God speaks. You listen.

The Lord God Almighty, Creator of the Universe, lays it all on the line in the celestial comedy "An Act of God." Listen up, or be left behind.

Let it be known that the Lord God Almighty, Creator of the Universe, Incorporeal Presence Sometimes Taking on the Form of Flesh, is now appearing several nights a week and Sunday afternoons in Portland, Oregon, at Triangle Productions, whose home on Northeast Sandy Boulevard is fortuitously known as The Sanctuary.

His Awesome Holiness has taken the form of a local actor of some repute named Norman Wilson, and is playing Himself in a little comedy called An Act of God, which is purportedly written by a television funnyman named David Javerbaum, multiple winner of and nominee for Emmy Awards for his work as a writer and/or producer for Jon Stewart and David Letterman and others, but if you want to know The Truth the monologue seems to be coming Straight From the Mouth Of, if you know what I mean. No burning bushes or any of that old-style cosmic show-biz stuff. Just some jokey insider talk-show chat and the occasional reverberating roar when something gets under His temporal skin.

God on His couch, spreading the word. Triangle Productions photo

A few things are on The Divine One’s Mind, perhaps most pressingly the rule of law as interpreted by the overly adoring and literalist masses. “Yea, I have grown weary of the Ten Commandments,” He pronounces. “In the same way Don McLean has become weary of American Pie.” A hit like that defines and typecasts you: You can’t get away from it. G-d lets the audience in on a few puckish stretchings of the truth in the telling of original stories (the actual quote, it turns out, was “And Adam and Steve were naked and knew no shame”) and splits a Celestial Gut that anyone still takes that two-by-two thing seriously: He means, how many animals are there, and how much room was on that ark? And He announces a new Big Ten, keeping a couple of the old ones but in the main tossing the original list into the Heavenly trash bin. Among the newbies: Thou shalt not tell others when to fornicate, Thou shalt not kill in My name, Thou shalt separate Me and state. All very sensible, it seems, but who knows if these ones might take hold, or if the old ones might not hang around embarrassingly like Confederate Hero statues in Southern town squares, ruthlessly and rigorously defended by unbending believers in the Old Faith?

His High Holiness, as it turns out, is no enemy of science, and a certain amount of Cosmic Calculation works into His act. Those ten new commandments and commentary on the ten old ones fly by in a mere ninety minutes without intermission, along with a fair amount of auxiliary information, giving the Good Lord, to be liberal about it, roughly four and half minutes per commandment to have His say – a fair pickup in speed and efficiency from His original six days’ labor on Creation. He dates the beginning of this little Universe plaything of His from (if my fallible mortal ears heard right) November 19, 4004 B.C. – a little off from Bishop Ussher’s calculation of nightfall on October 2 of that same year, but then again, even the good bishop was a mere mortal, and therefore susceptible to human error. Hold firm, Young Earth Creationists! The truth will out.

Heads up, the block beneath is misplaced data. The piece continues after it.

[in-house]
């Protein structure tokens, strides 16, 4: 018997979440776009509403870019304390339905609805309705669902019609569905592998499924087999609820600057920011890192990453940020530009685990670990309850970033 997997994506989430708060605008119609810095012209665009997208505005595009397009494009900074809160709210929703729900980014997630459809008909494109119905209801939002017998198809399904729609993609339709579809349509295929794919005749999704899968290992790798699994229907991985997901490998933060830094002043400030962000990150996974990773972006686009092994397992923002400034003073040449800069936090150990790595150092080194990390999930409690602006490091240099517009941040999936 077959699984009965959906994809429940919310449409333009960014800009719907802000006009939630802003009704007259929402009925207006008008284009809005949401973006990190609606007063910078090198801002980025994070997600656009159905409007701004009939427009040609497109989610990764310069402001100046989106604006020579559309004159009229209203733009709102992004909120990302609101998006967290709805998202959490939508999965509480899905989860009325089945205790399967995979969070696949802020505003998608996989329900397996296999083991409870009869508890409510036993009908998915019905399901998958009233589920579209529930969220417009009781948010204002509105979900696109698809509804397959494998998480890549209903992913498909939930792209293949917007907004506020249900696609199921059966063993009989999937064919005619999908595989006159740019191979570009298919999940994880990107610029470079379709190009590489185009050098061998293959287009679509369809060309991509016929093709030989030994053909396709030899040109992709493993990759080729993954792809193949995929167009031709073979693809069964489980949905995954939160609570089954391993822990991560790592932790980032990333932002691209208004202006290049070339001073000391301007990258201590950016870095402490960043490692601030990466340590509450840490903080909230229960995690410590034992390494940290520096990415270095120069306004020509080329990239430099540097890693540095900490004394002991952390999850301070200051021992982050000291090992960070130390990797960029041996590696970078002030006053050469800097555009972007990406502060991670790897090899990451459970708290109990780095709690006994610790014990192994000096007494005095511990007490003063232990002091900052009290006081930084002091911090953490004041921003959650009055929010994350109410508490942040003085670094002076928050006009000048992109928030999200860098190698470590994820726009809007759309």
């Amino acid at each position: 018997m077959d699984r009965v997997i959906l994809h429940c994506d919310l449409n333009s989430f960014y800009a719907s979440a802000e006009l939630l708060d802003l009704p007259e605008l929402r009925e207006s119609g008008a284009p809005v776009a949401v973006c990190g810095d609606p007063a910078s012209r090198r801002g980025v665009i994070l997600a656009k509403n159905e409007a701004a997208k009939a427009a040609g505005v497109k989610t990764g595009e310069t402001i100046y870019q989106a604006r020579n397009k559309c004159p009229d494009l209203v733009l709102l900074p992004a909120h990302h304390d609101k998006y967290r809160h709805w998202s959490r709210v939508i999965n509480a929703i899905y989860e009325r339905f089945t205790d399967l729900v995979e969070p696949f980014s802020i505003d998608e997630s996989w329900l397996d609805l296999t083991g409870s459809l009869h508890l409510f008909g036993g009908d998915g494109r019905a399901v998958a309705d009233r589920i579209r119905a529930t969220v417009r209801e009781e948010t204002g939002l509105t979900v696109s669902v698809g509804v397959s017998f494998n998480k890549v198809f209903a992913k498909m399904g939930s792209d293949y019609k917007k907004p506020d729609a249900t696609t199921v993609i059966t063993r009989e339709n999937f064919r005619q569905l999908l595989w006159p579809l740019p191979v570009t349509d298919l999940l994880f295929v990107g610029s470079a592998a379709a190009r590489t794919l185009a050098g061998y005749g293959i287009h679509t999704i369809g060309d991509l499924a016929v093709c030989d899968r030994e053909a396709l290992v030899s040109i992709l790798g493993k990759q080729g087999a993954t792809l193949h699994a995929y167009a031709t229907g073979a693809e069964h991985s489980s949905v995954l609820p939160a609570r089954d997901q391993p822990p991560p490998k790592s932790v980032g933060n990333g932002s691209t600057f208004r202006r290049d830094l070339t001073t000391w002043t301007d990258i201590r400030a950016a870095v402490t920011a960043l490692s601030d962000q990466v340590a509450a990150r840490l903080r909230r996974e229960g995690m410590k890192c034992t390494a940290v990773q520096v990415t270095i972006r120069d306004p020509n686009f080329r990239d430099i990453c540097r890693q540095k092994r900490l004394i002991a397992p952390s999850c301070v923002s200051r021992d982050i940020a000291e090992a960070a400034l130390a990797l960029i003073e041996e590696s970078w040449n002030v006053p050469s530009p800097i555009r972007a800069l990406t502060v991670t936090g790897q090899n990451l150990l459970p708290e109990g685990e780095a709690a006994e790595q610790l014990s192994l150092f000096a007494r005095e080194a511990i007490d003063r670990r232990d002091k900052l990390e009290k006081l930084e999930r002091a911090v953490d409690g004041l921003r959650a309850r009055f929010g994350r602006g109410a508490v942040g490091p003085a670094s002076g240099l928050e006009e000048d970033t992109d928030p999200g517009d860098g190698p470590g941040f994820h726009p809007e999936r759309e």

Yorkston, Wilson (taking Selfie) and Sharinghousen. Triangle Productions photo

For this Special Limited Engagement the Good Lord has several – let’s not call them minions, but rather Heavenly helpmeets in the presentation of His act, most notably his two archangels, Michael (Leah Yorkston) and Gabriel (James Sharinghousen). Gabe’s not so much a toady as a loyal underling and sidekick who’s in on the joke. Mike takes things a bit more seriously, mingling among the crowd and tossing out challenges to be answered: What about the Big Issues, Big Guy? Stuff like evil, and natural disasters, and when bad stuff happens to good people? For her earnest cheek she is alternately laughed at and soundly scolded, and sometimes you wonder whether she shouldn’t be running for her life (as His Supreme Mightiness abashedly notes, “I have, um, wrath management issues”). Donald Horn is director, set designer, sound designer, producer and general guy who gets things done; Jason Coffey is stage manager and light & sound operator; Isabella Guetter is “special costumer”; Kristi Foster is credited with the music; Jane Holmes for providing God’s couch, which of course is long and white and presumably comfy; and the legendary Walter Cole/Darcelle for providing God’s suitably flowing outer garment, a drag queens’ treasure of a thing. Even the provider of fog/LED machines, Von Goolo LLC (yes, the Creator does some of it with smoke, if not necessarily mirrors) is given thanks.

Truth be told, this Lord of the Proscenium Arch is an all too knowing, universe-weary Master of Creation, with a resigned patience given to occasional outbursts of Almighty Wrath, and a hint of homicidal mischief, like a Loki’s or Coyote’s, in that genial let-us-gather-together laugh. There are deep mysteries in the universe, and profound imponderables in the study of the spirit; questions that have confounded deep thinkers since the forming of the speaking ape. An Act of God does not delve into the mysteries. It just notes them impishly in passing. Leave such matters for Reinhold Niebuhr and other theologians. This God’s in it for the punch lines, which land, softly and mostly agreeably, to a little effect. Next month, maybe, on to Las Vegas. After all, He created the lights.

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An Act of God continues through December 16 at Triangle Productions, in The Sanctuary. Ticket and schedule information here.

 

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